Written by Zac Hoenes, HuntersLink.com Pro Staff
Well to quote a great TV character, “I love it when a plan comes together.”
I’m smiling ear to ear this morning, I just can’t quit no matter how hard I try. This weekend was Missouri youth season and my daughter Alyssa was up for her first deer hunt. We practiced most of the summer on regular targets and deer targets, with solid sand bag rests and marginal rests, standing or leaning over a backpack trying to give my 8 year old enough experience to be confident at “go time.” It definitely paid off.
This weekend, MO youth season was to be our “break.” After getting some Saturday morning activities accomplished we headed to the North Missouri farm for the afternoon hunt. Anticipation was high but deer sightings were zero, so after a nice evening with family, Alyssa and I headed back to the box blind at 5:30 am the next morning (extra hour of sleep for the time change… I don’t think so!). It was a chilly 32 degrees and Alyssa was getting cold around shooting time. At 6:25 am I was filming some shots inside the blind. I was watching her trying to stay warm, her Savage Axis .223 Rem leaning against a corner etc, when I saw, in the viewfinder, a deer step into the food plot. I hurriedly retrieved the gun from the corner and had Alyssa get ready. The deer spotted or heard something and locked on us. We held still for several minutes (nearly 3:45 according to video). The doe went back to eating soybeans giving us the opportunity to get the gun settled and Alyssa to lock in. I sat back down in my chair to focus on filming and kicked the tripod! Nice job DAD!! Thankfully, the noise was much louder on video and in the blind than outside as the deer only looked for a moment before settling back down. She began to walk away but I knew she would stop again.
As the doe turned at around 55 yards, I whistled stopping her in her tracks. As if posing for a portrait she stood broadside as Alyssa prepared to shoot. A few seconds later Alyssa was settled in, and let the Savage rip sending the Sierra 65 gr. GameKing #1395 toward the ribcage of the doe. After an incredibly excited and emotional reaction we reviewed the footage. It showed a center mass hit to the deer which bolted immediately toward the river that runs the northern border of our property. After 15-20 minutes we climbed down to look for a blood trail. We found no blood initially but had a good starting point as we found the tracks where the doe wheeled and ran at the shot. Over the years, several deer taken in this area had run toward this river bed, so I had a good idea where to look.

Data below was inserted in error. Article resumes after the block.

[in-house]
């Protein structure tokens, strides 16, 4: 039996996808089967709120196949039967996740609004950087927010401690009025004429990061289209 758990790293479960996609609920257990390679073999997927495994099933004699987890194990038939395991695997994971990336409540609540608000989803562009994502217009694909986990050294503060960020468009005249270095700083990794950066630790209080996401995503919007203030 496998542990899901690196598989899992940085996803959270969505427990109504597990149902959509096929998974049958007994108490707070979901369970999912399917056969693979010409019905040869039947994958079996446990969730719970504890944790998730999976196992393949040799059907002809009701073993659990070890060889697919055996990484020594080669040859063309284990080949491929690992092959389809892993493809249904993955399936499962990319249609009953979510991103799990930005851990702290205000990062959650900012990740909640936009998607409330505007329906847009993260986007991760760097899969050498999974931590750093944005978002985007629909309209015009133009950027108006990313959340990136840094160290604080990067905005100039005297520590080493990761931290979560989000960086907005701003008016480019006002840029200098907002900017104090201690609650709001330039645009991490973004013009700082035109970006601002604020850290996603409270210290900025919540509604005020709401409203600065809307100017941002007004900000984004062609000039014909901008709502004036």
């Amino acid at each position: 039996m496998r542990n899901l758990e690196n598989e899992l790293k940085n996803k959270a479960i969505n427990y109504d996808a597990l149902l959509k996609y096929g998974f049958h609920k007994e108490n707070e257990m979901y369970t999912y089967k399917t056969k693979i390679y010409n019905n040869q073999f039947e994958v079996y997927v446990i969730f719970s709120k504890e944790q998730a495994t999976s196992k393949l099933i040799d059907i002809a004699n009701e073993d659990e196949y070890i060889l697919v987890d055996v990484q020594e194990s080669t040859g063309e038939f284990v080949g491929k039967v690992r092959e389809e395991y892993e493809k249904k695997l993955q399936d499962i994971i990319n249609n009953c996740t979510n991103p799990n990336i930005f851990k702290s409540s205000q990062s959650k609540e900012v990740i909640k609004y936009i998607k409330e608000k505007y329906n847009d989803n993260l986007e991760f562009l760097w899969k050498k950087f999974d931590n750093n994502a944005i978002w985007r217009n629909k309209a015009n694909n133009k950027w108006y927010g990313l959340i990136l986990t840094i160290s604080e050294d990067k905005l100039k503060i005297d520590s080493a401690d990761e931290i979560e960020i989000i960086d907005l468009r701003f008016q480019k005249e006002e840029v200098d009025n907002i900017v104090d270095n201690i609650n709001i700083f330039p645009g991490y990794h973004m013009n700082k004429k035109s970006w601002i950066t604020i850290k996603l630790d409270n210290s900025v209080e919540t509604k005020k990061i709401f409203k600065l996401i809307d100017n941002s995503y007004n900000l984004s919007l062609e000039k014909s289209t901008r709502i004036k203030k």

With a .223 caliber that offers little to no recoil to a young shooter, this is the reality. You may not get an exit wound, and thus the blood trail is likely to be negligible, but the caliber itself has plenty of power to take down a whitetail with a well placed shot. Avoiding shoulder blades and a well-built bullet is a must to ensure penetration. We worked hard on shot placement all summer. But to assist further, I chose a Sierra 65 gr. GameKing #1395 bullet for this job. Sierra’s bullets have a reputation for holding together even at higher velocities. Most of the choices in .223 are violent expansion bullets designed to shatter on impact. While this may indeed produce tissue damage to kill a white-tailed deer, I was more interested in ensuring penetration and focusing Alyssa’s efforts accurately.
As we started looking deeper into the river bottom for blood, Alyssa was getting a little worried, but I assured her that the video showed she had made a good shot. Undeterred she kept looking. It was at this moment I spotted the doe, expired right at the edge the river cut bank. I was able to keep it together long enough to get my camera rolling, then asked Alyssa to walk ahead and say something to the camera. I pointed her in the direction of the deer and of course she found it, and was quite pleased and excited. As she sat behind her first deer, in the amazing morning light, trying to tell me what had just happened I couldn’t help but get emotional myself. Snapping pictures and doing interviews we were both as happy as two people can be, a perfect moment in time.
Her doe had piled up less than 45 yards from the shot, a testament to the performance of the bullet and Alyssa’s shot placement. The bullet impact was in the rear ribcage and with a slightly quartering away angle, the bullet was found lodged in tissue on the opposite side of the body about halfway up the ribcage. This shot got liver, diaphragm, and the off lung, proving to be a clean and quick kill which made the moment even better.
A huge thanks to my mom and dad for working so hard to develop our family property. The work they have put in, planting many acres of native grasses, nearly 8,000 trees for a reforestation, and multiple food plots, have really paid off in a big way over the years. We couldn’t have done it without you!
I feel so lucky to be the parent of two great kids, a husband to a wonderful wife, son to some great parents, and a member of the greatest fraternity on earth, hunters and outdoorsmen. Days like this are what all of our dreams are made of. If I never hunt another day in my life, I will have a lifelong memory of November 3, 2013. It is my hope that each of you get to experience this joy in mass quantities.
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